The Viking Age saw an unprecedented expansion of the Scandinavian peoples into the wider world. But for centuries, the Vikings have been seen through the eyes of others, distorted to suit the tastes of medieval clerics and Elizabethan playwrights, Victorian imperialists, Nazis, and more. None of these appropriations capture the real Vikings, or the richness and sophistication of their culture.
... colourful, revelatory ... [Price] may know more about medieval Scandinavia than anyone else alive, and he aims to show us these fascinating people as they saw themselves, not as they were perceived by those on the sharp end of their robbery ... Although Price emphasises the sophistication of Viking society — and teases out the very right-on possibility that there were not only female warriors but transgender Vikings too — he sensibly never tries to explain away the brutality ... Price is never guilty of detached academic revisionism; instead he redraws the Viking world in all its strange and gory glory. Thousands of books have been published about the Vikings — this is one of the very best.
I fell in love with Neil Price’s comprehensive new history of the Vikings when I got to the paragraph that’s just a list of bread ... offers delight after delight ... If you, like me, have loved fictional Viking stories and have always wanted to read a fuller history informed by current scholarship but wondered where to start, this book is it ... Price has produced a single (albeit lengthy!) volume that offers a sense of chronology and hits the major high points, while also introducing nonspecialists to the major questions that those who know a lot about Vikings still consider unresolved ... manages to be lyrical, unnerving, specific, and passionately uncertain, all at once ... Throughout this book are glorious collections of Viking facts that are technically known yet still resist our best attempts at interpretation ... Price diverges periodically from his tone of easy erudition to make conversational, enthusiastic asides. These can be pretty funny ... Price has a talent for evoking the Vikings’ physical surroundings as they might have been—a gift for recreation that’s probably natural for an archaeologist accustomed to eking significance from the smallest bit of disturbed dirt ... To convey such a deep sense of scholarly indeterminacy, all while dazzling the reader with cinematic detail—this is, truly, a feat.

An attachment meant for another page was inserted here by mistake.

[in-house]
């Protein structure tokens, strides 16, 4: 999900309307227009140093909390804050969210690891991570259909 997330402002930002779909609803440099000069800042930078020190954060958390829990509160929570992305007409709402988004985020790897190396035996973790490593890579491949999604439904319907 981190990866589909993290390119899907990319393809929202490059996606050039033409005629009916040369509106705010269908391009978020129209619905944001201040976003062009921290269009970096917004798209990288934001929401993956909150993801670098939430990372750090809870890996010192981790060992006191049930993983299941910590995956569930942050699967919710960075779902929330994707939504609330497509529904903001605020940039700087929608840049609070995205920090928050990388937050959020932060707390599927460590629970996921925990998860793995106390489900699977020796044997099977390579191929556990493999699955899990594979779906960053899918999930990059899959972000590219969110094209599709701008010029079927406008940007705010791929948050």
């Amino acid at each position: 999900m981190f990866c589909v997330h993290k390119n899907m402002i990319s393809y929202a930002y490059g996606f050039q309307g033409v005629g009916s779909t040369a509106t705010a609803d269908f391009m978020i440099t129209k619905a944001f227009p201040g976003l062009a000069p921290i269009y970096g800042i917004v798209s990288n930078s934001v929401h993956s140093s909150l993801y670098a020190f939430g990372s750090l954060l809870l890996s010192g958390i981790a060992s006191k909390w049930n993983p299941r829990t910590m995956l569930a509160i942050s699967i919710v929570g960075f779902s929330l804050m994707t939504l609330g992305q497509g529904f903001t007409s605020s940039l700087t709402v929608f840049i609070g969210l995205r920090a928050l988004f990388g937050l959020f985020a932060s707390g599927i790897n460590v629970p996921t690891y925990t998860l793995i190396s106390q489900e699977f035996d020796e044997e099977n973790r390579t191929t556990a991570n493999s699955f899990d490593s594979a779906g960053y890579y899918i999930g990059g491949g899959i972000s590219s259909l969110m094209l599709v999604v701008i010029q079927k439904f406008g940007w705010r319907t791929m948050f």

It is perhaps significant that, as a British expert on Viking Age Scandinavia and therefore something of an outsider, [Price] crosses both national and linguistic borders and the boundaries of academic disciplines, bringing together new evidence and recent international scholarship to show how the Scandinavians of the Viking Age came to 'bend the arc of history.' His clear, engaging style introduces us to the Scandinavian communities of the eighth and ninth centuries, centered around the farmstead, before catapulting us overseas and outward into an expanding world where raiding and trading quickly boosted the wealth of individuals and the ambitions of the elites ... From these pages of violence, patriarchy and power struggle, individuals emerge, reassuring us that all aspects of human experience and identity can be found in the past. The stereotype of the Viking that we know from history books and popular media is here dismantled and presented anew by Mr. Price in all its wonderful, terrifying complexity and ambiguity. By clarifying the long-reaching effects of Scandinavian influence, Children of Ash and Elm brings a dramatically altered understanding of the Viking Age to a wider international audience.